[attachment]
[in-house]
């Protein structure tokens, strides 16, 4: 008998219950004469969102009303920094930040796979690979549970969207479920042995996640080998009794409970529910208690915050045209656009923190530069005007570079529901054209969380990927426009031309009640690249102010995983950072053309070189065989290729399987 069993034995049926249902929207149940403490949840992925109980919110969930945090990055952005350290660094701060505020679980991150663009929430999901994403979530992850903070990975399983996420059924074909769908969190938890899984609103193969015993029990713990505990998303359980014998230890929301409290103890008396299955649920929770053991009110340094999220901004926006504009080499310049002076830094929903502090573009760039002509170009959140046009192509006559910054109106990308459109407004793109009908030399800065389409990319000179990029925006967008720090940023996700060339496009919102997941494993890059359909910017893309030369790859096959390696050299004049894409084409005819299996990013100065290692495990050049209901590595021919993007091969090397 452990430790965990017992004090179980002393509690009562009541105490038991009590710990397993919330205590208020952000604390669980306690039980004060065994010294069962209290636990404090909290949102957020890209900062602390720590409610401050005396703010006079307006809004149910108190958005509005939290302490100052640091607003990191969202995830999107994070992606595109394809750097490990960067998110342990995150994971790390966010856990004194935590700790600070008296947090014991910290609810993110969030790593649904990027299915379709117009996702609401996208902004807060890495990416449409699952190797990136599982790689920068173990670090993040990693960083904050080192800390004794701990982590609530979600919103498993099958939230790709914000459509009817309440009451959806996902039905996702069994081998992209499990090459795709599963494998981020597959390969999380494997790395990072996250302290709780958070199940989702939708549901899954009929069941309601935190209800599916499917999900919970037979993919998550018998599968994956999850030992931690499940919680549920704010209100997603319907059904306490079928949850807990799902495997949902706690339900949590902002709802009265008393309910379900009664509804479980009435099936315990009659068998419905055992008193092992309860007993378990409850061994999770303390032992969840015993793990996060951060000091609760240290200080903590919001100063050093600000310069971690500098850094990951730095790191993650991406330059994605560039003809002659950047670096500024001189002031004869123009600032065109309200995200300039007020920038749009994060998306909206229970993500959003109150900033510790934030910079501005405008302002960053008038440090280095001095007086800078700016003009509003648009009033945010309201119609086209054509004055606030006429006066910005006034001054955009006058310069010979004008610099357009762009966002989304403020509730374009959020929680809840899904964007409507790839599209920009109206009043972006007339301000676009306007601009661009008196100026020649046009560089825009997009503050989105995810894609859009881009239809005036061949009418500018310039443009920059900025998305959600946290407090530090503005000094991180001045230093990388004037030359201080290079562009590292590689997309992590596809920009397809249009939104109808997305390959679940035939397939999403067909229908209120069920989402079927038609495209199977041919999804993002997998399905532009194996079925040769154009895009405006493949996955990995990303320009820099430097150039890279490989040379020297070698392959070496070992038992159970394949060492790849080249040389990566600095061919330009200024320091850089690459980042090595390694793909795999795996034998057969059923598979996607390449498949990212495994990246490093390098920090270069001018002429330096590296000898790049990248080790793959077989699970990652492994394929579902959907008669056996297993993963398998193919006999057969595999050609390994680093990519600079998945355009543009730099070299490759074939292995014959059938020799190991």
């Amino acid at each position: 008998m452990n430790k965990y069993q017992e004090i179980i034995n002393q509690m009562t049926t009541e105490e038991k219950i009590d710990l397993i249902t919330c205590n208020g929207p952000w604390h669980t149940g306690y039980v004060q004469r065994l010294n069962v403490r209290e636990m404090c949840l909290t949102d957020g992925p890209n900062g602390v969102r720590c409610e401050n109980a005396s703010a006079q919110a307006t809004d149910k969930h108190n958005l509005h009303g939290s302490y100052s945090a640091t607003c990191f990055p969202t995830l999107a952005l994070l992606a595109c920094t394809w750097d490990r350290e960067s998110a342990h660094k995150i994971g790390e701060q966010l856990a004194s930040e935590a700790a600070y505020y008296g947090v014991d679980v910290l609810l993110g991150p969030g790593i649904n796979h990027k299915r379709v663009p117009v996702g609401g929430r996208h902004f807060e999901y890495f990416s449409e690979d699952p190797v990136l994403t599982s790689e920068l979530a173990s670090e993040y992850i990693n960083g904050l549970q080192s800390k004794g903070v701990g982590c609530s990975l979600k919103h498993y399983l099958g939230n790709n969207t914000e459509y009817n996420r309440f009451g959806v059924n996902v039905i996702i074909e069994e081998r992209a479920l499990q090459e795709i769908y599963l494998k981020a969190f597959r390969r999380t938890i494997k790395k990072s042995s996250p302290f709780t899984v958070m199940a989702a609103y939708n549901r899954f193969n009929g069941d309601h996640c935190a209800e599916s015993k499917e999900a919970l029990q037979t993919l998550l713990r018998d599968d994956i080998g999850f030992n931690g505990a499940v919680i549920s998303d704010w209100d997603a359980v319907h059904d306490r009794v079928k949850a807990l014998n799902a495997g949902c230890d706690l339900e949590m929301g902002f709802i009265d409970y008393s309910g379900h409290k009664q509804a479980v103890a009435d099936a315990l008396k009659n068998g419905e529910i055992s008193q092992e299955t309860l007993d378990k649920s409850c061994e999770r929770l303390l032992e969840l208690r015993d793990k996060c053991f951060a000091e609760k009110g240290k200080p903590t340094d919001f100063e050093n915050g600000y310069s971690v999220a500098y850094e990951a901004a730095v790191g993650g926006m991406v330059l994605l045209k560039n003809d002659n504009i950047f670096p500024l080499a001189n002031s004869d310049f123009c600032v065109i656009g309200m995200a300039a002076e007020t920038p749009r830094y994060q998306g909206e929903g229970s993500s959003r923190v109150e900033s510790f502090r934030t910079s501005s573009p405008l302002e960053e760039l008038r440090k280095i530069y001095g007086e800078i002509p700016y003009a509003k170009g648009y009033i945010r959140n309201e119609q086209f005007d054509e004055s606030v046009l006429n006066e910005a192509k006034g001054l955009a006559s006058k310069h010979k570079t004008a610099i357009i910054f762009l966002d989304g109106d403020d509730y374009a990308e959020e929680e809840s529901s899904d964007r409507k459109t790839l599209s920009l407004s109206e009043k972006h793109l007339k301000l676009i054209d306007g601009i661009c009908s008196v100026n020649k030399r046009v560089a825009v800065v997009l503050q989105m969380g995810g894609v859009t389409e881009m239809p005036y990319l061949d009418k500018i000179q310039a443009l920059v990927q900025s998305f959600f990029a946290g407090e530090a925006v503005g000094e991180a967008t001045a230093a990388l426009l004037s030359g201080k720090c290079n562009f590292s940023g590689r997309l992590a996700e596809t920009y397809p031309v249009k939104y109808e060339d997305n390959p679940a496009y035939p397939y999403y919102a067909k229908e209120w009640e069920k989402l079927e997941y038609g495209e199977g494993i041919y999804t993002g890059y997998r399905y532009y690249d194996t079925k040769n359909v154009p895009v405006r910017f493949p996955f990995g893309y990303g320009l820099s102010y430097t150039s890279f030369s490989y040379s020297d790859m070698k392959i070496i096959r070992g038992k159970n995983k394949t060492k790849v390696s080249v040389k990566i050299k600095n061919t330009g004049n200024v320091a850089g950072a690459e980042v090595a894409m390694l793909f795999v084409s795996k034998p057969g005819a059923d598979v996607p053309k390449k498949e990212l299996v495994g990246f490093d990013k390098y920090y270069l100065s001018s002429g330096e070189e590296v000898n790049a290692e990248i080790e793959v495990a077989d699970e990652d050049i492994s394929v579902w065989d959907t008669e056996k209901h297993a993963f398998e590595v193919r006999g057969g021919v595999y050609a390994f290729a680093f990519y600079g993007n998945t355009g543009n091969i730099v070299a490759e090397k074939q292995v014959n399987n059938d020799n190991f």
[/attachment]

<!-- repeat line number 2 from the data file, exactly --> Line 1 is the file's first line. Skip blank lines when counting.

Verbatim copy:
């Protein structure tokens, strides 16, 4: 008998219950004469969102009303920094930040796979690979549970969207479920042995996640080998009794409970529910208690915050045209656009923190530069005007570079529901054209969380990927426009031309009640690249102010995983950072053309070189065989290729399987 069993034995049926249902929207149940403490949840992925109980919110969930945090990055952005350290660094701060505020679980991150663009929430999901994403979530992850903070990975399983996420059924074909769908969190938890899984609103193969015993029990713990505990998303359980014998230890929301409290103890008396299955649920929770053991009110340094999220901004926006504009080499310049002076830094929903502090573009760039002509170009959140046009192509006559910054109106990308459109407004793109009908030399800065389409990319000179990029925006967008720090940023996700060339496009919102997941494993890059359909910017893309030369790859096959390696050299004049894409084409005819299996990013100065290692495990050049209901590595021919993007091969090397 452990430790965990017992004090179980002393509690009562009541105490038991009590710990397993919330205590208020952000604390669980306690039980004060065994010294069962209290636990404090909290949102957020890209900062602390720590409610401050005396703010006079307006809004149910108190958005509005939290302490100052640091607003990191969202995830999107994070992606595109394809750097490990960067998110342990995150994971790390966010856990004194935590700790600070008296947090014991910290609810993110969030790593649904990027299915379709117009996702609401996208902004807060890495990416449409699952190797990136599982790689920068173990670090993040990693960083904050080192800390004794701990982590609530979600919103498993099958939230790709914000459509009817309440009451959806996902039905996702069994081998992209499990090459795709599963494998981020597959390969999380494997790395990072996250302290709780958070199940989702939708549901899954009929069941309601935190209800599916499917999900919970037979993919998550018998599968994956999850030992931690499940919680549920704010209100997603319907059904306490079928949850807990799902495997949902706690339900949590902002709802009265008393309910379900009664509804479980009435099936315990009659068998419905055992008193092992309860007993378990409850061994999770303390032992969840015993793990996060951060000091609760240290200080903590919001100063050093600000310069971690500098850094990951730095790191993650991406330059994605560039003809002659950047670096500024001189002031004869123009600032065109309200995200300039007020920038749009994060998306909206229970993500959003109150900033510790934030910079501005405008302002960053008038440090280095001095007086800078700016003009509003648009009033945010309201119609086209054509004055606030006429006066910005006034001054955009006058310069010979004008610099357009762009966002989304403020509730374009959020929680809840899904964007409507790839599209920009109206009043972006007339301000676009306007601009661009008196100026020649046009560089825009997009503050989105995810894609859009881009239809005036061949009418500018310039443009920059900025998305959600946290407090530090503005000094991180001045230093990388004037030359201080290079562009590292590689997309992590596809920009397809249009939104109808997305390959679940035939397939999403067909229908209120069920989402079927038609495209199977041919999804993002997998399905532009194996079925040769154009895009405006493949996955990995990303320009820099430097150039890279490989040379020297070698392959070496070992038992159970394949060492790849080249040389990566600095061919330009200024320091850089690459980042090595390694793909795999795996034998057969059923598979996607390449498949990212495994990246490093390098920090270069001018002429330096590296000898790049990248080790793959077989699970990652492994394929579902959907008669056996297993993963398998193919006999057969595999050609390994680093990519600079998945355009543009730099070299490759074939292995014959059938020799190991």